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...Where the Heart Is - Choosing a Group Home

Written by: Michael S. True, M.Ed

This article is copy protected and should only be reproduced by permission of the author. For information contact me at: .

     Moving up in the world, that's what it's all about. Choosing a group-home can be a scary prospect to families and consumers alike. Where to live, who to trust, getting the support needed to grow towards independence, these are issues confronting parents and young disabled adults everywhere.

     I have been privileged to open and assist in the operation of Intermediate Care Facilities, (ICF's), or group-homes in three different states. Each organization was unique but provided some common elements which are the core of the movement towards community integration. From my personal experiences, I know that some are better than others.

      As a consultant, I now look back over twenty years of working within the field of providing services for persons with a wide variety of disabilities. I have met with parents, groups, and done individual counseling, recommending everything from occupational therapists to appropriate attire for the workplace. Perhaps, one of the hardest choices that any individual or family must make is how to pick a place to call home. Knowing what's available, what's close to schools, work, stores, how to select an appropriate residential setting can be very difficult for those not familiar with the territory.

      First, let me start out by saying that time invested before the "big move" is the key to making the best possible choices. I continue to encourage parents of young teens to be open to considering what the future will bring for their sons and daughters. I cannot stress enough how important it is to look into the future. Questions such as, " What will happen to my child when I am too old to care for them? What do we, (parents), do when they voice their readiness to 'leave the nest'?", call for consideration earlier rather than later.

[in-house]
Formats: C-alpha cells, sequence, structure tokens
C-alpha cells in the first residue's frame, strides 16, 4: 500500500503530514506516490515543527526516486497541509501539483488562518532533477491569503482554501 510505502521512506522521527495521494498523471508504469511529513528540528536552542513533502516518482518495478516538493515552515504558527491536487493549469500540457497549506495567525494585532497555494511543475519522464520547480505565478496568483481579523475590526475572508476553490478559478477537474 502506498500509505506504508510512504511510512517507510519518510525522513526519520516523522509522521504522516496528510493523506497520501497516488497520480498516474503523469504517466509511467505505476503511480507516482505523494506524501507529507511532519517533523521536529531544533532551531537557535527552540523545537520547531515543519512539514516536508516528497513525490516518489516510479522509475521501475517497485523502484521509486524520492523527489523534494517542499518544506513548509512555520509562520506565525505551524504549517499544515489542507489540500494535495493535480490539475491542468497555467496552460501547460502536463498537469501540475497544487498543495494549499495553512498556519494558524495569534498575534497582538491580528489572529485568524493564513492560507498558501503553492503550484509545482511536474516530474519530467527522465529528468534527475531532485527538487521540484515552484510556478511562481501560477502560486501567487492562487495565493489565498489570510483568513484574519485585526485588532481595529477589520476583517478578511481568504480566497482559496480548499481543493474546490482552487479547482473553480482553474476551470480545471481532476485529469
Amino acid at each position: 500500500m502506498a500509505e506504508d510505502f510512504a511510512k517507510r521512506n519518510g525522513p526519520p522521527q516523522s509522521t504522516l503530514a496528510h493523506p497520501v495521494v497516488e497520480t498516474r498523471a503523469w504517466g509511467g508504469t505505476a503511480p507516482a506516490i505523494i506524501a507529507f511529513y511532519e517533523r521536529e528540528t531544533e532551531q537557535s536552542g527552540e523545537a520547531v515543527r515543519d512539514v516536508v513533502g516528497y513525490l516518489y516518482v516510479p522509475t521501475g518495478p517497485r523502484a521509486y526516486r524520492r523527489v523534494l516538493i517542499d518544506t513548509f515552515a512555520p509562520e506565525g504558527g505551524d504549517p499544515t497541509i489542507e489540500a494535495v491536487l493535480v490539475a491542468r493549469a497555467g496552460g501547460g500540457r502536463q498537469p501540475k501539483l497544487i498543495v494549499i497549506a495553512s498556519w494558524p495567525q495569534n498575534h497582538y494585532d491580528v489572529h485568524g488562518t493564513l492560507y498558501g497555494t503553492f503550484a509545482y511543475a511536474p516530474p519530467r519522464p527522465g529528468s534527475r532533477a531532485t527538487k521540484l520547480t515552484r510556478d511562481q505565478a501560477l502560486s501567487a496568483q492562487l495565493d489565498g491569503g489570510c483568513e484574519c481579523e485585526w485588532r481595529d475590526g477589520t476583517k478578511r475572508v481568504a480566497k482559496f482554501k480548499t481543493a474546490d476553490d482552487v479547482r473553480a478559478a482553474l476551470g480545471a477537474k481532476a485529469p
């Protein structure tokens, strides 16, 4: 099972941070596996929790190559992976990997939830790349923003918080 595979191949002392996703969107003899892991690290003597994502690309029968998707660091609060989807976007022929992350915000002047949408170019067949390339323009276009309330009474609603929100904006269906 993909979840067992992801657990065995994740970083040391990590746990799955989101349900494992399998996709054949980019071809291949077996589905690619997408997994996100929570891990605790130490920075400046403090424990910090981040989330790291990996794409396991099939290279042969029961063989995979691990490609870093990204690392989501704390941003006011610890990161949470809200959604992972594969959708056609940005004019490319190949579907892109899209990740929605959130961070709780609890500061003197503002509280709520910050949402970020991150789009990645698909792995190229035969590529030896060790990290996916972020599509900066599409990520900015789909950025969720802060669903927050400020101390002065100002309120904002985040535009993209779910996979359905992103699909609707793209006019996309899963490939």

The first step is to research the possibilities. If you are connected to a social service agency such as (State) Department of Health and Human Services, ask what is available now. Parent support groups and public school teachers and administrators can also be a good source of information.

     Most residential programs are required by law to have associations with adult day activity centers, vocational training settings, or job placement services. If this is not the case, (some provide "day care" within the home), be wary. Regardless of handicapping condition, integration into the community has a significant impact on quality of life.

     We, as a society, decided some thirty-odd years ago that spending a life inside an institutional setting was a poor substitute for the kind of life we enjoy outside such places. Today, a strong movement across this nation is to move both the elderly and those with disabilities who are currently living in nursing homes out and into the community. Why? The experience of being placed together with one hundred or so other persons, bedded, fed, "entertained", and "occupied", is just not the same as being home near friends and family. Regardless of how badly an administrator want to create a home-like environment, monetary constraints will only allow a few people to be hired to care for the many. Even disregarding the horror stories of the neglected and abused, close personal attention cannot be provided if the staff is focused on getting folks dressed, fed, give medication, and so forth. This is important to remember even when considering a six-person group home!

      So, here is my list of questions to ask and things to look for:

1) Do the staff seem focused on encouraging independence or are they "care takers"?

      If you visit a home and the staff are doing everything for the clients living there, you can bet very little will happen in the way of personal growth. Choice-making is often a good indicator. Do the residents get to choose the clothes they want to wear? What they will be eating? What they will be doing during their leisure time? When they will be going to bed at night?

      Even for those who are unable to verbally express their wants and desires, if there is not an individualized system, (i.e. allowing clients to touch or point to preferred items, pictures or photos used for choice-making, icons in communication books, electronic touch talkers, etc.) that are actually being used, not only are choices not being given but training in choice-making is not likely to be occurring.

2) Do the administrators and staff seem familiar with the special needs of their residents?

      If a program does not include the availability of activities and materials that are easily accessed by residents, if special equipment is poorly maintained or non-existent, if you cannot easily talk to support specialists such as physical and occupational therapists, medical staff, speech clinicians, recreational therapists, program and behavioral specialists, again, beware!

      Sadly, I have seen and heard of situations where parents were told by administrators that their home "specialists" would be in after placement was made to evaluate and make recommendations. Then, at the first Program Plan meeting, one month later, they are not present and a recommendation has been made that "no services are required at this time"!